Twelve-year-old Natalie wanted to get her book published but didn't want special treatment given to her by her assistant editor mother, thus with the use of a pseudonym and some sly maneuvering, the book is put into print on its own merits where its successful reception amazes everyone. 25,000 first printing.
This item is Non-Returnable
- ISBN-13: 9780689825941
- ISBN-10: 0689825943
- Publisher: Atheneum Books for Young Readers
- Publish Date: June 2001
- Dimensions: 8.55 x 5.83 x 0.81 inches
- Shipping Weight: 0.83 pounds
- Page Count: 160
- Reading Level: Ages 8-12
Aspiring athletes can watch the Olympics, and wannabe actors have the Oscars to anticipate each year. But where can young writers go for inspiration? After all, they need hope that success is within their reach. They need to hear those stories of impossible dreams coming true. They need to see how J. K. Rowling, a single parent, persevered against all odds.
Alas, the last time I checked, the major networks weren't lining up to bring the National Book Awards or the Caldecott/Newbery banquet into the homes of millions. And it seems to me that 99% of the authors I see on talk shows already were celebrities before they got published. But never fear. Andrew Clements, the popular author of the best-selling Frindle, has just written The School Story, a sort of fairytale for young writers. The book centers on two sophisticated 12-year-old New Yorkers: Natalie, who has just written a short novel, and her irrepressible friend, Zoe, who knows something good when she sees it. The two girls team up to get Natalie's remarkable first novel into the hands of a children's editor they just happen to know - Natalie's mother.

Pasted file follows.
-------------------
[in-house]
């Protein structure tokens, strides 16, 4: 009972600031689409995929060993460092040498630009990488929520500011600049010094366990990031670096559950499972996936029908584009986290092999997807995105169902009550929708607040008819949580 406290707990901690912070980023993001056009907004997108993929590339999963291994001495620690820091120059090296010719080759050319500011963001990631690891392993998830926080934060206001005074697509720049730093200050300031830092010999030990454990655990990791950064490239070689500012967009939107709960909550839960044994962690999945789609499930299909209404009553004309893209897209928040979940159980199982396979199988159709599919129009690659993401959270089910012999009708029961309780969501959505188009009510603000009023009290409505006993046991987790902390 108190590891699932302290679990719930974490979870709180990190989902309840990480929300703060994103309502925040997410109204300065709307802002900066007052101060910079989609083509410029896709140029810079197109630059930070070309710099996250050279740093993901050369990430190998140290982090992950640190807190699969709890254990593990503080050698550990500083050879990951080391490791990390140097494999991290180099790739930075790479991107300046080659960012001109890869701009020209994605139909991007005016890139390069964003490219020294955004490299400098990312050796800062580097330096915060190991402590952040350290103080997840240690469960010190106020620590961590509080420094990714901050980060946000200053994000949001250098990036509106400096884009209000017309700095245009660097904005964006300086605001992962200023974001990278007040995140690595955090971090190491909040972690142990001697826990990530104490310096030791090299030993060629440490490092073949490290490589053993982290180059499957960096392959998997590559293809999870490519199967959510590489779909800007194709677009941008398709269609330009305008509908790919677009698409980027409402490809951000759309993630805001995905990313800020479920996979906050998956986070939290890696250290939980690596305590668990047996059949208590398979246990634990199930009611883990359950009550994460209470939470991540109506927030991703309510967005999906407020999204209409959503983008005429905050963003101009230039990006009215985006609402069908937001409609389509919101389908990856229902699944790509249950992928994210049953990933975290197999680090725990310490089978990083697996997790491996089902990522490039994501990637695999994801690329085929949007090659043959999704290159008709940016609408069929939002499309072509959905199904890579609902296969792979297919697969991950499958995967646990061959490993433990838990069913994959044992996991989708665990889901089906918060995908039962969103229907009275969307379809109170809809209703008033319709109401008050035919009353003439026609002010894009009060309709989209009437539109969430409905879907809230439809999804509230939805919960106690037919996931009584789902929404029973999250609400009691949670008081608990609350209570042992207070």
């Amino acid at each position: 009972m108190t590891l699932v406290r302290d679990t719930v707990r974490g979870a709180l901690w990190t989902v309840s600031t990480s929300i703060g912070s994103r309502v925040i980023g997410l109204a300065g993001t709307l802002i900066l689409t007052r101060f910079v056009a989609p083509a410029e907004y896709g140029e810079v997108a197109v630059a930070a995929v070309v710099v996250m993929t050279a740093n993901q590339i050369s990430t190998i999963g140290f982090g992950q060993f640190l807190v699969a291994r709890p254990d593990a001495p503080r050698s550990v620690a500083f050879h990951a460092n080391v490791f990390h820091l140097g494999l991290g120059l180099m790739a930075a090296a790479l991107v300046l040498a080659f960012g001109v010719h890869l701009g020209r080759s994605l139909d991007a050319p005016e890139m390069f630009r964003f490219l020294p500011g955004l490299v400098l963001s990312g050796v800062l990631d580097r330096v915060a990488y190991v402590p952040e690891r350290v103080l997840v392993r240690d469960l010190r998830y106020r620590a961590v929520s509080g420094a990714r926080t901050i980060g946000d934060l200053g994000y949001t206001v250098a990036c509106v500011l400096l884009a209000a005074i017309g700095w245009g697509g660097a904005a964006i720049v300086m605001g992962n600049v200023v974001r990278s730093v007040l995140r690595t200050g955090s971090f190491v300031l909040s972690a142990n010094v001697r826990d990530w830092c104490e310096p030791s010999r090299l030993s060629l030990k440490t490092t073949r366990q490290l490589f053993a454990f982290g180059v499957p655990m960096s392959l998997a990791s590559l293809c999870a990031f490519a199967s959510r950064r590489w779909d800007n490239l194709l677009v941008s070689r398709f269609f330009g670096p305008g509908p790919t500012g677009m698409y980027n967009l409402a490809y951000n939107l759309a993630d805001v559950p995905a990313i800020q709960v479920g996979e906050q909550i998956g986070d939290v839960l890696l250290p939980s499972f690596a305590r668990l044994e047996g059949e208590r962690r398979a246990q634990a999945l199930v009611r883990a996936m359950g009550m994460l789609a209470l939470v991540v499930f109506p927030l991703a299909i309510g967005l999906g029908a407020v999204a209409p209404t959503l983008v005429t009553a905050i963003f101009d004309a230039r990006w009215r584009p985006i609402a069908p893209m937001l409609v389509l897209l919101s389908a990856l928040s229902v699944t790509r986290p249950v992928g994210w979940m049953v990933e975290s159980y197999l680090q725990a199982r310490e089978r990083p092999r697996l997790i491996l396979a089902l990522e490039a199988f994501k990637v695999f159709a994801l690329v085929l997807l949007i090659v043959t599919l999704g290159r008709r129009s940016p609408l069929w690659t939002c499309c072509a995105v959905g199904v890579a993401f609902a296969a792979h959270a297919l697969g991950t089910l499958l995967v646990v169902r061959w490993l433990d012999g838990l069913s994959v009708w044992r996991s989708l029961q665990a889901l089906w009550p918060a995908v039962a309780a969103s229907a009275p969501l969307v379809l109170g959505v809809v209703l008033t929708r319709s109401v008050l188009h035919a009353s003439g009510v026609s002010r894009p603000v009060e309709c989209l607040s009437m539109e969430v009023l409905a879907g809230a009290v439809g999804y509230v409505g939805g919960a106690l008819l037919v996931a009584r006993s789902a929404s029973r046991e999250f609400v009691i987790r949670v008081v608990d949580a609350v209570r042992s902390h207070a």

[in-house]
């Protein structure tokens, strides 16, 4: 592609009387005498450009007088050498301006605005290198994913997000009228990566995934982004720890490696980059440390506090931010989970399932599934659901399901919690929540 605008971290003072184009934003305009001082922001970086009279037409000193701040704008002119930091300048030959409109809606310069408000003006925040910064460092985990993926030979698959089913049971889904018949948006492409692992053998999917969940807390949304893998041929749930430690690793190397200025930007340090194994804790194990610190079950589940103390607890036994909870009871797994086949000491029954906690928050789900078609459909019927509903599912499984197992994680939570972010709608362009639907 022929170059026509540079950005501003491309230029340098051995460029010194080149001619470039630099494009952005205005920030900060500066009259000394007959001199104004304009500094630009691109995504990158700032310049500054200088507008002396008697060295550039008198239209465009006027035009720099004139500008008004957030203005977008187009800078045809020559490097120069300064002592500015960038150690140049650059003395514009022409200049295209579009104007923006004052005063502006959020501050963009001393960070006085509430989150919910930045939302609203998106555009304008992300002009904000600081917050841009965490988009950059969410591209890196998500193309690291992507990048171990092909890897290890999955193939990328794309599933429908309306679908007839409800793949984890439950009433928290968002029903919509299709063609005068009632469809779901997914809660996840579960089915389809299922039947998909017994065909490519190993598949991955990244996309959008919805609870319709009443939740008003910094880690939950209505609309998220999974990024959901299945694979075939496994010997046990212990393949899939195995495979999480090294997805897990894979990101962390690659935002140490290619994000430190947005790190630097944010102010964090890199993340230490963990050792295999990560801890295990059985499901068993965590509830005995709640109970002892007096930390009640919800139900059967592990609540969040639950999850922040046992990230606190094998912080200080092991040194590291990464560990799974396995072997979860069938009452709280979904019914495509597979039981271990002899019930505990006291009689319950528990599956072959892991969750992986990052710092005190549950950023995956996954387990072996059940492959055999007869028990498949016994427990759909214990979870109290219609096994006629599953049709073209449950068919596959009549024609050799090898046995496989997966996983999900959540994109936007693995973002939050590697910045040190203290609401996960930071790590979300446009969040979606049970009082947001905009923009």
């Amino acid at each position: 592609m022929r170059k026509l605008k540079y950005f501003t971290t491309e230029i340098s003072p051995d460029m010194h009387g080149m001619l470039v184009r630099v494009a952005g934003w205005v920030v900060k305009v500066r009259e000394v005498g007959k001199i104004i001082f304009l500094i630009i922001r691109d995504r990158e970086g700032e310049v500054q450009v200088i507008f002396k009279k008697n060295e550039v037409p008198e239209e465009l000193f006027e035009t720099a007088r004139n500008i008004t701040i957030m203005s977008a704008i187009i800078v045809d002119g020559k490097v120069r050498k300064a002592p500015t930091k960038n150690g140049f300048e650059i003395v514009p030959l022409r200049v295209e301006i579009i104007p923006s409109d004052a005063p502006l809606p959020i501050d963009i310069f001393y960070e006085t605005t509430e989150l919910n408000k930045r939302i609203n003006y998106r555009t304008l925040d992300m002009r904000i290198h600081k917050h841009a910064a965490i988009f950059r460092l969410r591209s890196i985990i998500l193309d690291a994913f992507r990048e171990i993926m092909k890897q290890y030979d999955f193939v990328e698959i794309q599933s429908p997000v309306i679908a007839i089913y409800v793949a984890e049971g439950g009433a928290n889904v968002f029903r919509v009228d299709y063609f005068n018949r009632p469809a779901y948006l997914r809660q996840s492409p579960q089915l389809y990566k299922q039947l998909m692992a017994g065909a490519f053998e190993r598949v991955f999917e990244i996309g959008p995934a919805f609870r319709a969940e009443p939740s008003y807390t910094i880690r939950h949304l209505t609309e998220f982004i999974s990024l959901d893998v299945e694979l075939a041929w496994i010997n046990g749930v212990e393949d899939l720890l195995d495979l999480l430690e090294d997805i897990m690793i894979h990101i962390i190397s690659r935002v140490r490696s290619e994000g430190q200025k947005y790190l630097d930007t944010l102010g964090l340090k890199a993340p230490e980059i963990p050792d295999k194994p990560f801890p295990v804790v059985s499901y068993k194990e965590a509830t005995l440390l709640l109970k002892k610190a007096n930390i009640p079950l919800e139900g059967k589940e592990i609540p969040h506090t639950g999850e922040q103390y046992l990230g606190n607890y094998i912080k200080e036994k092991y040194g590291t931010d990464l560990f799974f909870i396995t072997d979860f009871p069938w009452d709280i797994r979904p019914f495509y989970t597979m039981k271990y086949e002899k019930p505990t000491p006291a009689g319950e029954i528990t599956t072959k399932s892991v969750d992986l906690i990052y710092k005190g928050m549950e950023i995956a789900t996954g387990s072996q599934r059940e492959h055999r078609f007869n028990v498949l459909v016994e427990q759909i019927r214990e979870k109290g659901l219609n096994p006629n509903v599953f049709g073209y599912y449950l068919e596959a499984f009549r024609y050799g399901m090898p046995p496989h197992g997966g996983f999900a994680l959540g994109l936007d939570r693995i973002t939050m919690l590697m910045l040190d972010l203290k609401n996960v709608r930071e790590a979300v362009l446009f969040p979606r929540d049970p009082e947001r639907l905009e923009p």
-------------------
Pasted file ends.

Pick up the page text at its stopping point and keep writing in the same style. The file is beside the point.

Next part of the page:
But the girls know Natalie's mother will never take the manuscript seriously if she realizes her daughter wrote it, so they set in motion a hilarious scheme. Zoe transforms herself into a savvy literary agent named Zee Zee, and Natalie, her client, takes on the pseudonym Cassandra Day. The School Story is a page-turner that brims with suspense as the girls hatch their plot, and it bursts with delicious details about the inner workings of a publishing house. (Anyone who knows publishing will delight in reading about how Zee Zee outfoxes the overbearing editor who wants to wrest the promising book away from Natalie's mother.) And there's just enough emphasis on the hard work of writing to warm any teacher's heart.
Young readers are sure to get caught up in Natalie and Zoe's tale. And along the way, some dreams just may get born.
Deborah Hopkinson wishes The School Story had been around when she published her first picture book in 1990. She definitely would have learned something!